Tuesday, May 30, 2017

Up, up and away in my beautiful feral hog hunting balloon

There are things that, when you live in Massachusetts, you just do not have to worry about.

Sure, we have to do a skin check for deer ticks everytime we go out for a walk in any place that has scrub brush, ferns, or anything that you can brush up againsts your ankle. Because who wants Lyme Disease. (Answer: no one!)

In the winter we have to worry about blizzards and blackice and other treacherous weather situations.

But we don't have to spend all that much time looking over our shoulders for wildlife.

Oh, there's an occasional suburban black bear or moose on the loose. The other day, when out for a walk, I spotted a wild turkey in a tree (something that my sister and brother-in-law in Brookline have to content with regularly). We have too many aggressive squirrels, too many pigeons, and too many seagulls. And if you live in the city of Boston, in a downtown area built on landfill, there are occasional rat sightings or hearings (e.g., rustling in garbage bags). But the biggest wild life problem we have to contend with is the growing annual infestation of Canada geese, who leave their nasty poop everywhere they waddle through. Which is pretty much everywhere there's a square foot of greenery with water nearby.

But we don't have crocodiles, rattlers, grizzlies, javelinas, or feral hogs rampaging around.

Deep in the heart of Texas, this is decidedly not the case.

They're on the receiving end of a population explosion of feral hogs. They've got about 2 million of them and, even though Texas is a mighty big ol' state, that's still a lot of feral hogs. And they do a ton of damage to crops. (An estimated $50M each year. That's only $25 a snout, but still...)

So the solons up in Austin managed to tear themselves away from matters of prime importance like gerrymandering and anti-trans laws, and have just passed a measure that makes it legal to hunt for feral hogs - and coyotes - from hot air balloons.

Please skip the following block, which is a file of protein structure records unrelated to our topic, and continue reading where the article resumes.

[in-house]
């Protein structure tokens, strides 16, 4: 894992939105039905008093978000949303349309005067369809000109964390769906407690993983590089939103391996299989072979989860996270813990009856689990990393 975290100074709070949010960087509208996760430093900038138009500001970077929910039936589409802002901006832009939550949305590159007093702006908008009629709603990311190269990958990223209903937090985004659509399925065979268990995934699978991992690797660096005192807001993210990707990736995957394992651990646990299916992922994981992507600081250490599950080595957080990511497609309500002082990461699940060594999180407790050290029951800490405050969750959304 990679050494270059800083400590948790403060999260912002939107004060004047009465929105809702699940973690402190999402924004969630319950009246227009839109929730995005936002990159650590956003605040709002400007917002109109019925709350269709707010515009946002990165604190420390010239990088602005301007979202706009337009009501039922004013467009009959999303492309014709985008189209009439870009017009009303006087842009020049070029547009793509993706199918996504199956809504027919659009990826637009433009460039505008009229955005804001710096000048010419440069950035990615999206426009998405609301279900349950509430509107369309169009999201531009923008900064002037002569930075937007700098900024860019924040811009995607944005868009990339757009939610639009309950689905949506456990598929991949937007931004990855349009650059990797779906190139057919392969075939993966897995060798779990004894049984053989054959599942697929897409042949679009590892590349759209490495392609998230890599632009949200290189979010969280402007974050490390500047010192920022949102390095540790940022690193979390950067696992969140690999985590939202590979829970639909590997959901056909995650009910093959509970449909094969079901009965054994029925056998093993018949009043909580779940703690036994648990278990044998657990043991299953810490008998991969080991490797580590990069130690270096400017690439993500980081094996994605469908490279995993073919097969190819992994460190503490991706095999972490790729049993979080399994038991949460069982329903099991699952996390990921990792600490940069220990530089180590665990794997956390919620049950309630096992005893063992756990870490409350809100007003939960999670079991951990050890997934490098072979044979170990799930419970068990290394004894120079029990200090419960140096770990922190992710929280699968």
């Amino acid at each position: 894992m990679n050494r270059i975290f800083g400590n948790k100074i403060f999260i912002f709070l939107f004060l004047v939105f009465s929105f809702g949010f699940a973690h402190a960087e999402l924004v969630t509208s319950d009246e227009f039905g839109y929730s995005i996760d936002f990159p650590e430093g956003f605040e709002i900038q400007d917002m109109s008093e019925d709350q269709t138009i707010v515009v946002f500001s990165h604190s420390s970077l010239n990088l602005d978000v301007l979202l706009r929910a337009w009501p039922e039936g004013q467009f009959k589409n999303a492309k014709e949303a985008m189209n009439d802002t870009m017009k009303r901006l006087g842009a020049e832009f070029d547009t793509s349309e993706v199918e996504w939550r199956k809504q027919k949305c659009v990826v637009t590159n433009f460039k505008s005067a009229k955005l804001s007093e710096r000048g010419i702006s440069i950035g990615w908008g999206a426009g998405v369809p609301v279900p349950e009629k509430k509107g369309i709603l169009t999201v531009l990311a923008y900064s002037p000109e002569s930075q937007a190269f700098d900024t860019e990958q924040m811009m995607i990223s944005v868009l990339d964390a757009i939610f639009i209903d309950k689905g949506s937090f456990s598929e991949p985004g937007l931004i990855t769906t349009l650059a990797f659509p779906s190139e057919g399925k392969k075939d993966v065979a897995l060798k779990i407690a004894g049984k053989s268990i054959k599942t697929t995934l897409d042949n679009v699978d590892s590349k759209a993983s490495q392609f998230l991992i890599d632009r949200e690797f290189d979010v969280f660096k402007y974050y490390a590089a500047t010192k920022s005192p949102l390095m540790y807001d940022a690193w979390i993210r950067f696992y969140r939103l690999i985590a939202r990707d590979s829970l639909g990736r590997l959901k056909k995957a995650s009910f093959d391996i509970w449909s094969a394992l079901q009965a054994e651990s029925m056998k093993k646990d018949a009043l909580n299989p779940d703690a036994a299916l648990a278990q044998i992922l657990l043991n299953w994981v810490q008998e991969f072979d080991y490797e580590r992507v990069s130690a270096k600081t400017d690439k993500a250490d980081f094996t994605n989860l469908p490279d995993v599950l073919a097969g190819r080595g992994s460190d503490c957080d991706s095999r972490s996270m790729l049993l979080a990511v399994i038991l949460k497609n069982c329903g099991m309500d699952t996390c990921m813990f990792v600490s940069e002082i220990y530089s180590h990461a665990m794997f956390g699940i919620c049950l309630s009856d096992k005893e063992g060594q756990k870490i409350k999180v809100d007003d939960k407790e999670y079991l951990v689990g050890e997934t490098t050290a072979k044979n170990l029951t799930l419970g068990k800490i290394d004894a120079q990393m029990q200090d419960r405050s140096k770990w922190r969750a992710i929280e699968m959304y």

And you thought hot air balloons were all about a nice meandering slow-mo sail in the basket of a multi-colored balloon. Not when someone's hanging out of it with an automatic rifle, firing away, baby.
The state already allows the shooting of feral hogs from helicopters, but that is expensive and has not been very successful because the aircraft often scare the animals away. Hot air balloons are quieter and offer a more stable shooting platform. (Source: AP, via WaPo)
While I have no desire to hunt myself, I'm not anti-hunting. And it does sound like Texas farmers have a beef (pork?) with feral hogs, and are certainly entitled to do something about them. Still, this sounds kind of silly. And way too frily. Don't real hunters want to sit around in blinds, cold, wet, uncomfortable and smelly? Or get out there in their orange vests and hats doing some critter-stalking, with the extra added thrill that someone might (despite the neon orange gear) mistake them for a critter and blast away?

While silly and frilly, hot air balloon hunting also sounds - a bit conversely - a bit dangerous. As my friend Valerie - who pointed this story my way - asked, "What could possibly go wrong?"

Couldn't an ill wind jerk that stable platform around? And couldn't someone's gun go off and shoot a hole in the hot air balloon? I'm pretty sure that these aren't like birthday party balloons, and that one little hole doesn't make them deflate. But a whole bunch of bullet holes? I'm wondering.

I'm also wondering whether the hot air balloon approach will be any more effective than the helicopter assaults were. I.e., not very.

I suspect that they're more likely aimed at the tourism business, appealing to those who want a touristy sort of hunting experience that doesn't involve cold, wet, and smelly.

Me? I'd like to keep hot air ballooning a more tranquil pursuit.

So, Texas Mamas, don't let your babies grow up to the hot air balloonin' feral hog hunters. Ya'll got that?

And a Pink Slip shout out to Valerie, topic hunter par excellence.

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